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Music Therapy

What is music therapy?

This therapy uses music to treat physical and mental health problems. Music therapy may involve singing, listening, moving, playing instruments, and other creative activities. Music therapists may also suggest ways to use music at home.

When is it used?

Music therapy may help children:

  • Explore and express feelings
  • Improve how they feel about themselves
  • Make positive changes in moods and emotions
  • Be more aware of self and environment
  • Learn relaxation skills
  • Improve concentration, attention span, and memory
  • Develop skills in talking or moving
  • Manage pain
  • Recover from traumatic brain injury

How does it work?

Music therapy may involve listening, singing, creating, moving and feeling. Working with a music therapist can help your child relax and focus on changing his thoughts, feelings and behaviors. The effect of music depends on pitch, volume, harmony, melody, and rhythm.

  • The pitch is produced by the number of vibrations, or frequency, of the sound. Fast vibrations, or high frequency, can make a child nervous. Slow or low frequency vibrations have a calming effect.
  • Loud volume of music may feel comforting for some. For others, loud volume can create stress. A soft volume may soothe, or it may irritate a child who prefers a high volume.
  • Harmony and melody may be used to relate to happy, sad, or angry feelings.
  • Rhythm affects the human heartbeat. Rhythm can make your child excited, nervous, or deeply relaxed. As your child’s body gets relaxed, his mind is able to concentrate more easily. Rhythm may help treat some speech and language problems. Rhythm also supports and encourages movement.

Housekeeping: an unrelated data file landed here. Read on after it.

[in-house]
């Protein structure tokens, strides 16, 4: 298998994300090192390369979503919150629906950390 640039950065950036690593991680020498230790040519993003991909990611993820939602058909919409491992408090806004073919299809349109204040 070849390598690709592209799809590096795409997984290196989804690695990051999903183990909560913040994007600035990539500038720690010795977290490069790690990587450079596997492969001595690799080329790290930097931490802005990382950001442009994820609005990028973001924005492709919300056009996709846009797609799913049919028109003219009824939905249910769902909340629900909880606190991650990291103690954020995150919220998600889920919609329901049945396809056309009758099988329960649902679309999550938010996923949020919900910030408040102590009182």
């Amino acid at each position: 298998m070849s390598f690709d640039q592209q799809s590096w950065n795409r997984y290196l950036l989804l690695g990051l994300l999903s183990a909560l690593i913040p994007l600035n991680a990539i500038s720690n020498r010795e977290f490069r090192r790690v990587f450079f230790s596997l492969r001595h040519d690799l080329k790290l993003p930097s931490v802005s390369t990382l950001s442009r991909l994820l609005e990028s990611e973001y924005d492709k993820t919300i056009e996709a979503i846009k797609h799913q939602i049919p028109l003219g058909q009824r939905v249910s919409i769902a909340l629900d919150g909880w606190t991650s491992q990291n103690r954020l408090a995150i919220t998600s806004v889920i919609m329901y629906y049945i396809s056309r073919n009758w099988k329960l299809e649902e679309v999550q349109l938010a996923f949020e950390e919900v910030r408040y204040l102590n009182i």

How do I find a therapist?

Music therapists may work with healthcare providers, psychologists, occupational and physical therapists, and speech/language pathologists. Ask questions and get referrals from people you know and trust. You could check with:

  • Your healthcare provider
  • Your clergyman, school teachers, or school counselors
  • Friends or family members who have been in therapy
  • Your health insurance company
  • Your employee assistance program (EAP) at work
  • Local mental health or human service agencies
  • Professional associations of psychologists, psychiatrists, or counselors

For more information, contact:

Developed by RelayHealth.
Pediatric Advisor 2013.2 published by RelayHealth.
Last modified: 2012-04-17
Last reviewed: 2012-03-27
This content is reviewed periodically and is subject to change as new health information becomes available. The information is intended to inform and educate and is not a replacement for medical evaluation, advice, diagnosis or treatment by a healthcare professional.
© 2013 RelayHealth and/or its affiliates. All rights reserved.
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